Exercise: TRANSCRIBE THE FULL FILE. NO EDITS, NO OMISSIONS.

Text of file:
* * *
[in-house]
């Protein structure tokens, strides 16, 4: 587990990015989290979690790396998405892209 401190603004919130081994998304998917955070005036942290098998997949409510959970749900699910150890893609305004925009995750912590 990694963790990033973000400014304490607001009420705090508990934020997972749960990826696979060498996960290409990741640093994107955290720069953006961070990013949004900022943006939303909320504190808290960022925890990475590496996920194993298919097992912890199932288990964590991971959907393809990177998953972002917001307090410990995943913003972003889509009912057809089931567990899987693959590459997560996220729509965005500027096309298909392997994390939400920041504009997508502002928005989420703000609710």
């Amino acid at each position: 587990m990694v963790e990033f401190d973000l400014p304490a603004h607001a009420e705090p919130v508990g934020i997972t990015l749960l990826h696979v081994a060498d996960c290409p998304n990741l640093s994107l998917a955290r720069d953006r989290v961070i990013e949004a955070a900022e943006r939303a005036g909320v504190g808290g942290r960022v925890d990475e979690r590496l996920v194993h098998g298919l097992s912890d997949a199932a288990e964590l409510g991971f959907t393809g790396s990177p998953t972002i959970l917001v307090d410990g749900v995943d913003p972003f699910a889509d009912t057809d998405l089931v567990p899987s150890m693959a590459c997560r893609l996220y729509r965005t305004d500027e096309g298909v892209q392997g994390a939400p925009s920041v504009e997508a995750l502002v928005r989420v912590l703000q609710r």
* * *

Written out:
[in-house]
């Protein structure tokens, strides 16, 4: 587990990015989290979690790396998405892209 401190603004919130081994998304998917955070005036942290098998997949409510959970749900699910150890893609305004925009995750912590 990694963790990033973000400014304490607001009420705090508990934020997972749960990826696979060498996960290409990741640093994107955290720069953006961070990013949004900022943006939303909320504190808290960022925890990475590496996920194993298919097992912890199932288990964590991971959907393809990177998953972002917001307090410990995943913003972003889509009912057809089931567990899987693959590459997560996220729509965005500027096309298909392997994390939400920041504009997508502002928005989420703000609710």
């Amino acid at each position: 587990m990694v963790e990033f401190d973000l400014p304490a603004h607001a009420e705090p919130v508990g934020i997972t990015l749960l990826h696979v081994a060498d996960c290409p998304n990741l640093s994107l998917a955290r720069d953006r989290v961070i990013e949004a955070a900022e943006r939303a005036g909320v504190g808290g942290r960022v925890d990475e979690r590496l996920v194993h098998g298919l097992s912890d997949a199932a288990e964590l409510g991971f959907t393809g790396s990177p998953t972002i959970l917001v307090d410990g749900v995943d913003p972003f699910a889509d009912t057809d998405l089931v567990p899987s150890m693959a590459c997560r893609l996220y729509r965005t305004d500027e096309g298909v892209q392997g994390a939400p925009s920041v504009e997508a995750l502002v928005r989420v912590l703000q609710r």